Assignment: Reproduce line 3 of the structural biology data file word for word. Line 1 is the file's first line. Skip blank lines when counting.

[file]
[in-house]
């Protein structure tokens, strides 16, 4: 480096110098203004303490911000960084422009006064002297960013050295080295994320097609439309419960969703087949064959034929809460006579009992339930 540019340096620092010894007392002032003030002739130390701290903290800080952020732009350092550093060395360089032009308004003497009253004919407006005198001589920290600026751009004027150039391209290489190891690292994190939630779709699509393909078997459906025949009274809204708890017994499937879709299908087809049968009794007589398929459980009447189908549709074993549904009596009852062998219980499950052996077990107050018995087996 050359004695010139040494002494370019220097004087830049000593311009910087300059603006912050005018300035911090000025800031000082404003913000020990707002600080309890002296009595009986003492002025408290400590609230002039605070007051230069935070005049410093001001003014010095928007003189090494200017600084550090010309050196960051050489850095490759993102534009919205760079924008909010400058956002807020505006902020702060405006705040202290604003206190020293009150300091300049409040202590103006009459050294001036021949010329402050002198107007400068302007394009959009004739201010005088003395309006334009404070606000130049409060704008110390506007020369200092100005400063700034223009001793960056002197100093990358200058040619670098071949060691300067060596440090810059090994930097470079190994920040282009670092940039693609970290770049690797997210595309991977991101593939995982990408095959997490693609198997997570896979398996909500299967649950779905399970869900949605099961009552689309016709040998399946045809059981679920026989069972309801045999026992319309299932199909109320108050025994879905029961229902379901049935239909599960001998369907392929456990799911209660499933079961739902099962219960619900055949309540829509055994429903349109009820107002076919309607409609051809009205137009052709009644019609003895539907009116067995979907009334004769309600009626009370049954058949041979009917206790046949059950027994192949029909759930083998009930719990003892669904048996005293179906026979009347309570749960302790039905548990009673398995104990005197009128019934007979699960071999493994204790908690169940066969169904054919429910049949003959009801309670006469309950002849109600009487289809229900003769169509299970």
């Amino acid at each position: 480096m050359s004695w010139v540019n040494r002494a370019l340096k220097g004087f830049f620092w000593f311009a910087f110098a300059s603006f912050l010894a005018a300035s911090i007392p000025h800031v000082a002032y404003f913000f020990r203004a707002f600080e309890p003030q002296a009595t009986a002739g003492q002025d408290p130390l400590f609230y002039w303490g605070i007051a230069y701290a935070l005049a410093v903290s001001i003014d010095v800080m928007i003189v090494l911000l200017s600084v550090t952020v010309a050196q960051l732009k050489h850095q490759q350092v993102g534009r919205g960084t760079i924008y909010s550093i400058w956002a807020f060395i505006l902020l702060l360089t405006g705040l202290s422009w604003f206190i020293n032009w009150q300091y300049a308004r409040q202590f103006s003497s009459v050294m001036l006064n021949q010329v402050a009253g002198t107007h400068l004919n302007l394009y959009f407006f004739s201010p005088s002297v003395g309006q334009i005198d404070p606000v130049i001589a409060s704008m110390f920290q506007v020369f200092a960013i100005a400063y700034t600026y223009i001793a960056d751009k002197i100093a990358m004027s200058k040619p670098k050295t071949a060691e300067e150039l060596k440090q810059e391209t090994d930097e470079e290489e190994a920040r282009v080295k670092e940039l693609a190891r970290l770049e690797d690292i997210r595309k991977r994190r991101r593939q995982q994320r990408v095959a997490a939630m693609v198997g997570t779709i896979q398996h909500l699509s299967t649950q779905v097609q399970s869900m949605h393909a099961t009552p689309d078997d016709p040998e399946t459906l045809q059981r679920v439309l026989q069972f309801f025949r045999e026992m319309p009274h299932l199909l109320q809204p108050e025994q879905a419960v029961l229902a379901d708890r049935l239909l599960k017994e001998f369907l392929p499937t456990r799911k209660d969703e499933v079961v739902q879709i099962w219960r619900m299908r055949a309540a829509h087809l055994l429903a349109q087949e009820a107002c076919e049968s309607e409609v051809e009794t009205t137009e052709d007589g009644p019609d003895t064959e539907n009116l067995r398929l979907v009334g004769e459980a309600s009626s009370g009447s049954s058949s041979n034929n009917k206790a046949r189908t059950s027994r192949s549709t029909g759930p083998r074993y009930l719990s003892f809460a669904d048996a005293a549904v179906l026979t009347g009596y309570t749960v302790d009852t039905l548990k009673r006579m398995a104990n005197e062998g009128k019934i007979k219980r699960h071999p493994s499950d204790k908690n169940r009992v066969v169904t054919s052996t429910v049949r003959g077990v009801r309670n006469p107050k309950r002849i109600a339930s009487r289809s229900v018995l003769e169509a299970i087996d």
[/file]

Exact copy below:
């Amino acid at each position: 480096m050359s004695w010139v540019n040494r002494a370019l340096k220097g004087f830049f620092w000593f311009a910087f110098a300059s603006f912050l010894a005018a300035s911090i007392p000025h800031v000082a002032y404003f913000f020990r203004a707002f600080e309890p003030q002296a009595t009986a002739g003492q002025d408290p130390l400590f609230y002039w303490g605070i007051a230069y701290a935070l005049a410093v903290s001001i003014d010095v800080m928007i003189v090494l911000l200017s600084v550090t952020v010309a050196q960051l732009k050489h850095q490759q350092v993102g534009r919205g960084t760079i924008y909010s550093i400058w956002a807020f060395i505006l902020l702060l360089t405006g705040l202290s422009w604003f206190i020293n032009w009150q300091y300049a308004r409040q202590f103006s003497s009459v050294m001036l006064n021949q010329v402050a009253g002198t107007h400068l004919n302007l394009y959009f407006f004739s201010p005088s002297v003395g309006q334009i005198d404070p606000v130049i001589a409060s704008m110390f920290q506007v020369f200092a960013i100005a400063y700034t600026y223009i001793a960056d751009k002197i100093a990358m004027s200058k040619p670098k050295t071949a060691e300067e150039l060596k440090q810059e391209t090994d930097e470079e290489e190994a920040r282009v080295k670092e940039l693609a190891r970290l770049e690797d690292i997210r595309k991977r994190r991101r593939q995982q994320r990408v095959a997490a939630m693609v198997g997570t779709i896979q398996h909500l699509s299967t649950q779905v097609q399970s869900m949605h393909a099961t009552p689309d078997d016709p040998e399946t459906l045809q059981r679920v439309l026989q069972f309801f025949r045999e026992m319309p009274h299932l199909l109320q809204p108050e025994q879905a419960v029961l229902a379901d708890r049935l239909l599960k017994e001998f369907l392929p499937t456990r799911k209660d969703e499933v079961v739902q879709i099962w219960r619900m299908r055949a309540a829509h087809l055994l429903a349109q087949e009820a107002c076919e049968s309607e409609v051809e009794t009205t137009e052709d007589g009644p019609d003895t064959e539907n009116l067995r398929l979907v009334g004769e459980a309600s009626s009370g009447s049954s058949s041979n034929n009917k206790a046949r189908t059950s027994r192949s549709t029909g759930p083998r074993y009930l719990s003892f809460a669904d048996a005293a549904v179906l026979t009347g009596y309570t749960v302790d009852t039905l548990k009673r006579m398995a104990n005197e062998g009128k019934i007979k219980r699960h071999p493994s499950d204790k908690n169940r009992v066969v169904t054919s052996t429910v049949r003959g077990v009801r309670n006469p107050k309950r002849i109600a339930s009487r289809s229900v018995l003769e169509a299970i087996d």